My June, in a list:
I camped in a campground: Waking up, buying breakfast burritos and potatoes, running along the beach, racing birds and searching for sand dollars.
Camped in a car: Rising at dawn, driving to a placid, tree-lined lake, Mount Hood a towering and welcome imposition to the east.
Found the perfect happy hour: One that begins as my Friday shift ends.
Received a letter from Costa Rica, package from Michigan, postcard from Texas. Began riding my bike again. Got a little sunburned. Spent too much time planning trips. Started this blog a bit late because of a combination of the above.
The National Park Service’s colors are green, and when it comes to land-management policy, it leaves the plastic on the sofas so that, as a former Yellowstone superintendent once told me, it can pass the parks along “unimpaired for future generations.” The BLM uniform is brown, and its land-use strategy is more akin to how I treat my truck: change the oil and tune the engine but don’t worry too much about scuffing the fenders.
— Outside Magazine, on the U.S. Bureau of Land Management’s (relatively) hands-off recreation policies
You can debate whether he was the best to ever play the game. In Western Canada they’ll insist it was Gretzky and in Boston they’ll claim it was Orr, but here in Detroit it was, is and always will be Gordie.
— The Detroit Free Press, on Gordie Howe
They landed in Omaha, where the streets were wide and quiet; and then they were driven into the surrounding farmland, which started to smell of manure; and then they came into tiny Nebraska City, which at least had a Wal-Mart; and then they continued through 25 more miles of absolute emptiness until they arrived at what looked like nothing more than a junction in the road. One bar. Two gas stations. A main street of vacated shops and a squat municipal building decorated with a freshly painted sign. “Welcome Home Katrina Evacuees!” it read.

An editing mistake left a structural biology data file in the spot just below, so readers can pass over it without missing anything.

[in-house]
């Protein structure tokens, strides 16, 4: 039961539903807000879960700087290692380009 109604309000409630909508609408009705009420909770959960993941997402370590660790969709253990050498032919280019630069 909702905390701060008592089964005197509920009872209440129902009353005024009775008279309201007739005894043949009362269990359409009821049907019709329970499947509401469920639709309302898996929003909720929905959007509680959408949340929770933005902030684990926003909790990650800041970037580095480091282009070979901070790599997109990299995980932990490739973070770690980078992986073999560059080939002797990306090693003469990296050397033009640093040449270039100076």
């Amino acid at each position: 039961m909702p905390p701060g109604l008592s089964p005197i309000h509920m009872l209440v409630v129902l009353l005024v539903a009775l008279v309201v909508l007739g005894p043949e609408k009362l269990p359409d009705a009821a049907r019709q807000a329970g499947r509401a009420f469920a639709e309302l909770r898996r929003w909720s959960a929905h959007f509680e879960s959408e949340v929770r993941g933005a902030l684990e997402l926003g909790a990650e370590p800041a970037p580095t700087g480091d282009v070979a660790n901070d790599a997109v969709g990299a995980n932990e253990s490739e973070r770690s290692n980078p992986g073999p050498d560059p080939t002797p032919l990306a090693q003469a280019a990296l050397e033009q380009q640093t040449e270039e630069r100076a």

— The Washington Post, on a family 10 years after Hurricane Katrina
ON ROUTE 66 IN NEW MEXICO — Bob Pack forgot to bring his James Taylor CDs. Still, he and his brother and sister were having a blast, rolling among the sandstone mesas, ghost towns and kitschy tourist attractions.
— The New York Times, on road tripping
I read Sam Quinones’ “Dreamland: The True Tale of America’s Opiate Epidemic“ and William Finnegan’s “Barbarian Days: A Surfing Life“ last month. The latter was particularly wonderful. My book of the year pick thus far is a toss-up between “Barbarian Days” and Laurie Lee’s “As I Walked Out One Midsummer Morning,” which I finished in May.
I finished “Dreamland” a smarter observer of America’s opiate epidemic and the delivery, use and effects of drugs. The exhaustive account focuses partly on the proliferation of opiates in Portsmouth, Ohio, which is fewer than 80 miles southwest of my college town.
“Barbarian Days” was a pleasure to read, start to finish. Finnegan, a New Yorker staff writer, weaves surfing history and his personal infatuation with the surf lifestyle into a masterful account of a life spent chasing waves. The memoir won the 2016 Pulitzer Prize for autobiography or biography. You should read it.
You should also listen to this This American Life episode about consciously making bad decisions. It’s a gem.
I recently reported about a Michigan legislator who died of a presumed heart attack while hiking in Oregon and an oil train derailment in the Columbia River Gorge that caused evacuations and left an oil sheen in the river.
While reporting the latter story, I met a young Utah couple eloping to Portland. A traffic gridlock caused by the train derailment screwed up their wedding plans — if only for a weekend.
As always, thanks for reading.